It is clear that Yelp has stacked the deck in favor of customer reviews, real or manufactured, which I believe brings into question their long-term viability if businesses have no opportunity for redress. Since TrustHop functions within trusted social circles, there is reduced risk for businesses of being subject to unfair review tactics. TrustHop could thus revolutionize this marketing arena if it succeeds in establishing a balance between the value of customer reviews and the ability for businesses to manage their online reputation.

All this said, I still recommend that local businesses consider SEO as an integral part of their online strategy and ensure their web presence implements search engine friendly practices. Organic search traffic takes time to develop but not making the effort early on will make it difficult to gain traction at any point in the future. However, the key is not to obsess over search listings and rankings. Your business could experience significantly better returns by investing in services and platforms that reach and engage consumers such as blogs, social media, review sites, mobile, and location-based apps. Test and evaluate them to see what works for your particular business. Remember, everything is mutable. Tools and techniques to grow your business will keep evolving and so should your efforts at testing and leveraging them.

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  1. #1 by Prashant Jeloka on April 1, 2011 - 7:01 am

    Great post. Good content is surely a prerequisite for anything. As a case in point, I started a personal blog 5 months ago that’s seeing a lot of relevant 1st page ranking on Google. No hanky panky, just good wordpress plugins and SEO best practices. Sadly, a million people are not linking and elevating the ranking.

    I did get some great advice from the CEO of TechMagnate on SEO best practices. Beyond these one time best practices though, I can’t realistically imagine small business going out there and manually increasing inbound links (its a lot of mind numbing work and takes months to bear fruit). Outsourced companies like TechMagnate are better at that if someone needs it done.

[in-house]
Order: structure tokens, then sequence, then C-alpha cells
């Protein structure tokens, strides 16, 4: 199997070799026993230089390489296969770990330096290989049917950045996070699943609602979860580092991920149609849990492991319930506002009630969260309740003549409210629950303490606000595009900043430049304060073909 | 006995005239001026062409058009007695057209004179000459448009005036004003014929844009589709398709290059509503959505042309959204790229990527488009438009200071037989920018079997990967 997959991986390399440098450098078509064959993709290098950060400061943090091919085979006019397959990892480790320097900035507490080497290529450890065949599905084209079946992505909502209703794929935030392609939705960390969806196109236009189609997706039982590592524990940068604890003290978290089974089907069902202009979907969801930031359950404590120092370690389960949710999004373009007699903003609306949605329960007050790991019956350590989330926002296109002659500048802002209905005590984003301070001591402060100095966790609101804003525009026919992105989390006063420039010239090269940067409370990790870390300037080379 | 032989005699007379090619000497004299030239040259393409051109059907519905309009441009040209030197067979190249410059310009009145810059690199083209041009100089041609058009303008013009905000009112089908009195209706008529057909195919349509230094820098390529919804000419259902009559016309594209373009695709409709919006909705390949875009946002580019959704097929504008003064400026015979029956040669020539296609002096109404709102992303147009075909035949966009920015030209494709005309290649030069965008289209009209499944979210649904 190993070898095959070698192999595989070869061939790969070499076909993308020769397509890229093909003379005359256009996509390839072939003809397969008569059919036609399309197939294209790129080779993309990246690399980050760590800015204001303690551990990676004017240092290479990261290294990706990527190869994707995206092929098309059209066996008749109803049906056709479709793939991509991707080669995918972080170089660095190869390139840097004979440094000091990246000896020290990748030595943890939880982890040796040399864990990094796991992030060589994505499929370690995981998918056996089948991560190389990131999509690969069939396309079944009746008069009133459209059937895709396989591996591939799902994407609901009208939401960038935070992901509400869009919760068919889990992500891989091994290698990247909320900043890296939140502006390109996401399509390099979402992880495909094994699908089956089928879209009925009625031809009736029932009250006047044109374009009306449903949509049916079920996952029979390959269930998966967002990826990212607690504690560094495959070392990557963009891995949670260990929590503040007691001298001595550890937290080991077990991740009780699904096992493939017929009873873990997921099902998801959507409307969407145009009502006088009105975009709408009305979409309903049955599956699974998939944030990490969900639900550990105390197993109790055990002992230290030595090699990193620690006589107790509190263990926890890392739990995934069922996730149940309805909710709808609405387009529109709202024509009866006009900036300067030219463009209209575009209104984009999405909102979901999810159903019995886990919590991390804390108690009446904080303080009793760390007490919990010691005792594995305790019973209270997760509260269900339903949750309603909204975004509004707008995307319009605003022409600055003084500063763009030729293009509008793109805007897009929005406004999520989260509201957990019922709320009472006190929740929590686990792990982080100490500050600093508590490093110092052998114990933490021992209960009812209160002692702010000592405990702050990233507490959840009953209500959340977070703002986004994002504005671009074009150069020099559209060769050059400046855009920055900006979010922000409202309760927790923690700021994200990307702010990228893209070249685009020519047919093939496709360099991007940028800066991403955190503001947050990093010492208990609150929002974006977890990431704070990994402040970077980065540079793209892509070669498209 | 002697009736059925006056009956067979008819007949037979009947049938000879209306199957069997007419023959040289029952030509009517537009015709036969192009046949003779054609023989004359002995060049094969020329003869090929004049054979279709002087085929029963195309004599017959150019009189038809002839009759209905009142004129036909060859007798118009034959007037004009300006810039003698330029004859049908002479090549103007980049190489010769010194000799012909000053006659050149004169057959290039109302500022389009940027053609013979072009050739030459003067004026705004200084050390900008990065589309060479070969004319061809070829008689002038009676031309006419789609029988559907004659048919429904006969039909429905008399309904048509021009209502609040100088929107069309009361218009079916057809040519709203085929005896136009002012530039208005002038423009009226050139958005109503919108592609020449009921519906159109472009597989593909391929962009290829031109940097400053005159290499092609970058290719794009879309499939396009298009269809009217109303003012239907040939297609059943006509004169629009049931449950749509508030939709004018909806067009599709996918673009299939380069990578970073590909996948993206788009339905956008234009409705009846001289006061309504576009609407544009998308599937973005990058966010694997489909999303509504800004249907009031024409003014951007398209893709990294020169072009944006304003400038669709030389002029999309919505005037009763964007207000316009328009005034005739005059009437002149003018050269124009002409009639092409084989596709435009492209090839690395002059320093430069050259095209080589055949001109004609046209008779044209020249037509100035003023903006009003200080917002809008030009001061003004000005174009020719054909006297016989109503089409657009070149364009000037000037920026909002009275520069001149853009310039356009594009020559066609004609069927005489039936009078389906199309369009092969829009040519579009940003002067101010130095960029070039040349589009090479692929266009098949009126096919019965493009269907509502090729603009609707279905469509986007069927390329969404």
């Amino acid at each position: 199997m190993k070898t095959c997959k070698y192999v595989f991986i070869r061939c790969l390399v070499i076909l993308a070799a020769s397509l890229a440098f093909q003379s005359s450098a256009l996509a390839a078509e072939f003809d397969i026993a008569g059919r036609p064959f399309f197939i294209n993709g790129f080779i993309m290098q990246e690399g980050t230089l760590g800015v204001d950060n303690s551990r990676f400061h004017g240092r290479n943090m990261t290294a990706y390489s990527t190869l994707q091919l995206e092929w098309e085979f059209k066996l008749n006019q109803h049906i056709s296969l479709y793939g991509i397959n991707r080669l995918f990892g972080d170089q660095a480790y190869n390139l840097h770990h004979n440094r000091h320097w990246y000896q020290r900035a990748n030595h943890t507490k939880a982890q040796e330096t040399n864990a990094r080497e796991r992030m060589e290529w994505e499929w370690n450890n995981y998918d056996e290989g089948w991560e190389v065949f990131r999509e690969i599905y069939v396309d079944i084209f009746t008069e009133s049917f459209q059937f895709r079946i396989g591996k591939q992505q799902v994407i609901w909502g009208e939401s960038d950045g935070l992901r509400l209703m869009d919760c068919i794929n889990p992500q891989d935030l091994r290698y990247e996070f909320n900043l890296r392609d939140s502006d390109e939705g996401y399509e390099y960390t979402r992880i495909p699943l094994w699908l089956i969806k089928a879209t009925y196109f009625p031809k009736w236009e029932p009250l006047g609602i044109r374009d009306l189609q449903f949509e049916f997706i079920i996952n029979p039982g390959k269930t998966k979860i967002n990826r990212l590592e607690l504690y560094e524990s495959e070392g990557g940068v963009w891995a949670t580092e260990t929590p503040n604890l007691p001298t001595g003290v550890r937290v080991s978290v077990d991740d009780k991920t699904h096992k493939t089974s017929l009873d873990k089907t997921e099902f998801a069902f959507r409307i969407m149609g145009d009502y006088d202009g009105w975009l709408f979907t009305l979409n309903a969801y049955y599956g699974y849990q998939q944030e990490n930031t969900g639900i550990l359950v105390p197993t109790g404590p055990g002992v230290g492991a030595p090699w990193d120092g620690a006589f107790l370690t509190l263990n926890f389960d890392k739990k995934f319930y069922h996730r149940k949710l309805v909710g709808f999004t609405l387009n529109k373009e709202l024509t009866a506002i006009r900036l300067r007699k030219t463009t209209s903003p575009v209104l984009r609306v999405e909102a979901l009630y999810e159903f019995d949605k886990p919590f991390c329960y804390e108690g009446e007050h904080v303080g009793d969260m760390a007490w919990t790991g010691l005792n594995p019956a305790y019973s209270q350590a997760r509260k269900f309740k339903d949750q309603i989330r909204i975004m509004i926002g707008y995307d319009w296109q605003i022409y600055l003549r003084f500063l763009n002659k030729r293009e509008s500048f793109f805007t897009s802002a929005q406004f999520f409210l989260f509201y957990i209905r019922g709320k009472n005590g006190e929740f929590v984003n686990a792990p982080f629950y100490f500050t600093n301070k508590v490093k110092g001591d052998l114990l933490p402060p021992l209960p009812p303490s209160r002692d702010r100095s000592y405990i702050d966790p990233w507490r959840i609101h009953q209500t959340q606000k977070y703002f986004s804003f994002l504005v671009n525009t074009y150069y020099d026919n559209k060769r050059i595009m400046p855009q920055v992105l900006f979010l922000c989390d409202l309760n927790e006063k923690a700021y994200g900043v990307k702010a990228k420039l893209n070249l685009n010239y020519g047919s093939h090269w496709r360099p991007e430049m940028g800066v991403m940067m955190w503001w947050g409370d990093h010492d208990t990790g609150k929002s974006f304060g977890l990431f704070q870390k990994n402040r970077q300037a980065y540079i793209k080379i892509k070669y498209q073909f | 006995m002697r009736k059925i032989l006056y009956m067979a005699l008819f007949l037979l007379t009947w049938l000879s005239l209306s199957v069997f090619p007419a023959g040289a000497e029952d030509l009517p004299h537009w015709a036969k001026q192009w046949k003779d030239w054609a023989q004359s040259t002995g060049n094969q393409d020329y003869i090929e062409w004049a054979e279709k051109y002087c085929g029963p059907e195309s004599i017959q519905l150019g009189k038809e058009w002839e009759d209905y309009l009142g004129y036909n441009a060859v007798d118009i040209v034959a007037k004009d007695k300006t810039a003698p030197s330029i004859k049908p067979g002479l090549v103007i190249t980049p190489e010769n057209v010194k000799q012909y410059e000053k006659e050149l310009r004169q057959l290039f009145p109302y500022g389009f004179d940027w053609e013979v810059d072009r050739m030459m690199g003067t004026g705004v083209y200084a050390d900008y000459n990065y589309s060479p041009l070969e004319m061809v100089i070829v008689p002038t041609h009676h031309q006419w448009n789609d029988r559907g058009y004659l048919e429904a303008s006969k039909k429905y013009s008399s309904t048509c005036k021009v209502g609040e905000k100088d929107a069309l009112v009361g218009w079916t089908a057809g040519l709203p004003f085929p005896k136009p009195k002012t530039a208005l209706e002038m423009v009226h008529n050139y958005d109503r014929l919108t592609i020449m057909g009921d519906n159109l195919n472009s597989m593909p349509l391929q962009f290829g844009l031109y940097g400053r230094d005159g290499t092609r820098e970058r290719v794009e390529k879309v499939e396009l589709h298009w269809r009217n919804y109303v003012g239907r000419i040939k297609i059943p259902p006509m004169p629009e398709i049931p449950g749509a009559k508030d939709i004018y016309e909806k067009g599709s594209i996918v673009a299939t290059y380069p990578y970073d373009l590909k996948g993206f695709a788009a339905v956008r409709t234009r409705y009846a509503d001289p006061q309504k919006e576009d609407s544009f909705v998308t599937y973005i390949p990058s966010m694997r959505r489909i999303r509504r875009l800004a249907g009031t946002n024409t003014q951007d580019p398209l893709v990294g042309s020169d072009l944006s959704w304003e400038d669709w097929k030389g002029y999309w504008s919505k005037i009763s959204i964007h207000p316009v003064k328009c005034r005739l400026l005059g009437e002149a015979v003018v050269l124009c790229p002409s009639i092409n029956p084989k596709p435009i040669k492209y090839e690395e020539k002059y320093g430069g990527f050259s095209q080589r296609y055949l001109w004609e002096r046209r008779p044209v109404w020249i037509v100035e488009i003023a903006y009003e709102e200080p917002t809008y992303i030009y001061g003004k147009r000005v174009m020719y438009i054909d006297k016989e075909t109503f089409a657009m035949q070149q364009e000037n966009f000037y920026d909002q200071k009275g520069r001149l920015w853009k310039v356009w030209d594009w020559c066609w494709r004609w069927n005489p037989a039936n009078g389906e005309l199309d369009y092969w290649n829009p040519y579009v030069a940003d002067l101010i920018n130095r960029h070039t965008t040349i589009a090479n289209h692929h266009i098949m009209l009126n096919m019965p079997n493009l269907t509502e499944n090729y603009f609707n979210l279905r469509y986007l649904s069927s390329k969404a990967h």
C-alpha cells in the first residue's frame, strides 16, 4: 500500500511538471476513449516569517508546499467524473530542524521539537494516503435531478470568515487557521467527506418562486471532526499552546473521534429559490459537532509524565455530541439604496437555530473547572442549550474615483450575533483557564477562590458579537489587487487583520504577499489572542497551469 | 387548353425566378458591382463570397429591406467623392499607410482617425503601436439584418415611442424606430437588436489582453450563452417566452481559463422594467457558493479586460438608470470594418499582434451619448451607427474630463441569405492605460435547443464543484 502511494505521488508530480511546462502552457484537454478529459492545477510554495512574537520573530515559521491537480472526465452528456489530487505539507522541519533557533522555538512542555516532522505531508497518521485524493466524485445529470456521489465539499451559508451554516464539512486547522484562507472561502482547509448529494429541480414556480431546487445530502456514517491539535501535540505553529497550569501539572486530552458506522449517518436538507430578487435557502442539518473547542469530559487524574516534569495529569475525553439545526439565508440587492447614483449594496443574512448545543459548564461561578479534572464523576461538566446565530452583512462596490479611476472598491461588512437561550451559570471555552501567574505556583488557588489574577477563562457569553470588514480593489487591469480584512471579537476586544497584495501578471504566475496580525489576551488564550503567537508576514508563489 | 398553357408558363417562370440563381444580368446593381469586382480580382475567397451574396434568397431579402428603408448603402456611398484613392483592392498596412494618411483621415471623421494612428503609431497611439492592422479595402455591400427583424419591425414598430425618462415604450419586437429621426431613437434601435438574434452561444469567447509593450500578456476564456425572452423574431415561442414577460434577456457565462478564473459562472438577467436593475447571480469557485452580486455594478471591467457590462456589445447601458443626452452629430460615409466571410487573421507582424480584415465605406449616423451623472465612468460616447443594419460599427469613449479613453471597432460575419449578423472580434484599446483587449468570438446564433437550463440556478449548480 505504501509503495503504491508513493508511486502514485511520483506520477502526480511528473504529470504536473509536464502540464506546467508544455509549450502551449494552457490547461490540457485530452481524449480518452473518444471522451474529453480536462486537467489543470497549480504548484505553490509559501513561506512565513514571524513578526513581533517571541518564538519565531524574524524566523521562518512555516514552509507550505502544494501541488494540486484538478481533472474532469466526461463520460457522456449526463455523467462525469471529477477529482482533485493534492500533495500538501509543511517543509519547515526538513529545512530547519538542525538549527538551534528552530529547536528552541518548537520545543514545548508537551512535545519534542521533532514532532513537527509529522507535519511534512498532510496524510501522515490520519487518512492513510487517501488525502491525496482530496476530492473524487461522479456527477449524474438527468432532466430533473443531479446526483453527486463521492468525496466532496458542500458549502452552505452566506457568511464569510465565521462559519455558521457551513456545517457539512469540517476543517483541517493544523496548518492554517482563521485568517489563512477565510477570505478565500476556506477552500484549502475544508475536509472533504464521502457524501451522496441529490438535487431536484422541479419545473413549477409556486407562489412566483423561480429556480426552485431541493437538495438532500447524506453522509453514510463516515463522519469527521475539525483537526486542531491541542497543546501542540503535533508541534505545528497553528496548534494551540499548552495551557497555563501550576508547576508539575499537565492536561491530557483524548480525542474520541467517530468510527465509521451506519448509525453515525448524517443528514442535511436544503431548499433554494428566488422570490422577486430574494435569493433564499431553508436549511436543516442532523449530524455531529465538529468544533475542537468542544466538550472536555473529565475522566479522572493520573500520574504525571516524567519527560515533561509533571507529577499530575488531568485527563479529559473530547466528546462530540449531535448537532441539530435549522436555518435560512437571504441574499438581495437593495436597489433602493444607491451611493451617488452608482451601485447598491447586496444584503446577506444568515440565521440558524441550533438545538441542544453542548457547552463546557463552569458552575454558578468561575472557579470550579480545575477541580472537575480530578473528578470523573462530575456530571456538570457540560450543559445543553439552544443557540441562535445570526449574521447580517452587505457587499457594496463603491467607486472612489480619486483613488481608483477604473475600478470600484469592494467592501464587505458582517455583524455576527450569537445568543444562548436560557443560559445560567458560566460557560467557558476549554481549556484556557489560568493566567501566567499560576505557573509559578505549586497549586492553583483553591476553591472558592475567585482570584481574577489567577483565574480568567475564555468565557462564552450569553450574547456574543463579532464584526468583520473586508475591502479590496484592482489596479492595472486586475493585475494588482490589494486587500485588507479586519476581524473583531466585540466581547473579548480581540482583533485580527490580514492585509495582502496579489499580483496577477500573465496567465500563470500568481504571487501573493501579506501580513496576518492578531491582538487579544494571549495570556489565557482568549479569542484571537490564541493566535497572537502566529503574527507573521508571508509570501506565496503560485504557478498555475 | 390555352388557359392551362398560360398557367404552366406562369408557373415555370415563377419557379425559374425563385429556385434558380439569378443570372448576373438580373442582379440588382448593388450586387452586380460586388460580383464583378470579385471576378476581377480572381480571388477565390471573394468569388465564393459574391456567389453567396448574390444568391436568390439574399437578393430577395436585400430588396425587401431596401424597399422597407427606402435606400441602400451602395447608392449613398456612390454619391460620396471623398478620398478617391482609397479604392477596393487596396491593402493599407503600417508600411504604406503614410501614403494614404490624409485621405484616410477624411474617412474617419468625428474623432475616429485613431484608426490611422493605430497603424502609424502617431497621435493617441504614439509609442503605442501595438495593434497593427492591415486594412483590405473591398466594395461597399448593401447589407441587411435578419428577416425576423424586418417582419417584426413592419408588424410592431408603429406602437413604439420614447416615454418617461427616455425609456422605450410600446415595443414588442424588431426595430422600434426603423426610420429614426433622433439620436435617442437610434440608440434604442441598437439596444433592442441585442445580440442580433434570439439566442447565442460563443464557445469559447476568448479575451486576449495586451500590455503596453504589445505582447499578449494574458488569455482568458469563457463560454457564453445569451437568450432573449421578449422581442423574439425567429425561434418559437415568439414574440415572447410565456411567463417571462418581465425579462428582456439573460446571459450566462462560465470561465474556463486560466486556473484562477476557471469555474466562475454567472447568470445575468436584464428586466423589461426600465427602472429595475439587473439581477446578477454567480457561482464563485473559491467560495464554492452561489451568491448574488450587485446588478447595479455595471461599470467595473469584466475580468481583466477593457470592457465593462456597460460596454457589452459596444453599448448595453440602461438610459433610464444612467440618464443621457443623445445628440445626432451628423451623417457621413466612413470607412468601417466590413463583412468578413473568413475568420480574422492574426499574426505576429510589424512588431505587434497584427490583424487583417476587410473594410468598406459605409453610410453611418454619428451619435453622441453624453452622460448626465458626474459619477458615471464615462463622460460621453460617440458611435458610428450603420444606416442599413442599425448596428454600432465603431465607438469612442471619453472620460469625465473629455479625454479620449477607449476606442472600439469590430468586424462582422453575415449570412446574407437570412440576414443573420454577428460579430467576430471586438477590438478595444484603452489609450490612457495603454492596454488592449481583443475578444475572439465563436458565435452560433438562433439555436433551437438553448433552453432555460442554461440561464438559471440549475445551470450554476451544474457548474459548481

No, I dn’t have any business interests in TechMagnate. I believe they are fairly established as the top 3 SEO company in India.

    • #2 by Iqbal Mutabanna on April 4, 2011 - 1:08 am

      Prashant, thanks for your comment. Nice blog about settling in Delhi. I will pass it on to friends who are considering it.

      Regarding hiring SEO consulting services, I feel it only makes sense for businesses that have enough marketing budget in their cash outlay to stay the course for an extended period. Otherwise, as I mentioned to Zaid earlier, it is better to focus on creating quality content that provides value to customers. Good quality always gets found even if it takes time and without the cost or aggravation of pursuing search result rankings.


  2. #3 by Zaid Rasid on March 22, 2011 - 4:28 pm

    Great post. I think there are two sides of this which you make clear.

    For a small business to focus on SEO and building links and optimizing pages and ranking better is difficult. For one, they are extremely busy and limited with resources and for another, they have no clue how to do this. It would mean a small business would either have to learn SEO or hire a consultant.

    On the other hand, a better approach would be to use tools like blogging, social media and twitter and develop SEO results naturally and organically. Go figure that’s how it was intended:) So I think you and I both agree that your focus should be on creating amazing content and getting it out there. If you need an SEO expert to help you with that, then that’s fine. So to me, it’s a change of focus really.

    • #4 by Iqbal Mutabanna on March 23, 2011 - 11:01 am

      Zaid, what you say makes a lot of sense. SMBs need to forget the hype and put effort into making their web presence useful for their customers. Go back to the basics. Deliver a superior product and the people will come. Same thing here – provide content or offers that actually help and engage and potential customers will find you, through search results or other channels.